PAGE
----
ITKnowledgeExchange recently talked to one of ITKE’s newest bloggers and this month’s ‘featured blogger’ Alan Sharp-Paul. His blog, DevOps and the Enterprise, tackles the mysteries surrounding DevOps and uncovers the benefits to the enterprise of automation and collaboration.
ITKE: Tell us a little bit about yourself: What do you do? What’s your area of expertise?
ASP: I’m currently Cofounder and Co-CEO of a startup, ScriptRock, which does automated configuration testing. I’ve come from corporate IT, predominantly financial services. I’m a developer at heart but during my career I’ve spanned a range of roles from developer to architect to process specialist and even a brief stint as a project manager. Right now I’m focused mainly on DevOps, essentially applying the skills I’ve learned in development, particularly test driven development, to the configuration and infrastructure space.
ITKE: If you weren’t working in IT, you’d be…
ASP: I like to think I’m creative although I’d be worried if I had to make a career of it. I’d like to think I’d be a writer or a comedian but I probably would have ended up leading a life far less romantic.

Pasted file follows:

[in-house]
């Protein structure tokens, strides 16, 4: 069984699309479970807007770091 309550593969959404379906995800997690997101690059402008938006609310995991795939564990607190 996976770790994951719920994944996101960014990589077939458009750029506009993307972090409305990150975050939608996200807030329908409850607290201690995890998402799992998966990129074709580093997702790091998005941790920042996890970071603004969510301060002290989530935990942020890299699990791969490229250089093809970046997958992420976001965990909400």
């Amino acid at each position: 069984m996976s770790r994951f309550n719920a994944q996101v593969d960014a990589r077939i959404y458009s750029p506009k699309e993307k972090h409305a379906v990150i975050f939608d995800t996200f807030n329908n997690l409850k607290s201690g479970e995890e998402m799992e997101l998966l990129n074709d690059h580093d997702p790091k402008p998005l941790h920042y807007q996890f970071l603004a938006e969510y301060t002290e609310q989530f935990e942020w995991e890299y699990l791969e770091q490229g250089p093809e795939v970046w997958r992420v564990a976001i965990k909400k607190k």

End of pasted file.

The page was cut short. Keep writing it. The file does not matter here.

ITKE: Who’s one person you look up to in the IT world, and why?
ASP: In an age where young entrepreneurs are revered as gods, I much prefer those who go about building real businesses with minimal fanfare. Dave Duffield and Aneel Bhusri of Workday, Fred Luddy of Service-now and Splunk’s Michael Baum are the first that come to mind. Not many people on the street would know these names but they’ve taken their experience and turned it into billion dollar businesses built on real revenue, not page views or PR.
ITKE: How do you see the future of IT developing over the next decade?
ASP: I agree with Marc Andreessen that software is eating the world. Software Defined Infrastructure is the current wave and is the main reason we started ScriptRock (if you define something in software you must test it after all). It’s taking a step further now though with the advent of Software Defined Networking. With the increased commoditization of processing, storage and bandwidth I do believe that the stage is set for the next wave of truly great companies to all be, in some shape or form, software companies.
ITKE: What advice would you give prospective IT workers (say college students)?
ASP: My advice to all those who are getting into IT because they want to build their own business and is simply this. Everyone wants to be an entrepreneur these days. The market is flooded and the chance of success in the most publicized areas of B2C is incredibly small. If you want to maximize your chance of building a great business and to give yourself an advantage over your peers, do the unthinkable. Work in the Enterprise. Nowhere on this planet do more problems exist that people are willing to pay to have solved. I may be glad to be out of corporate life for now but I never could have started ScriptRock without the knowledge I gained from working there.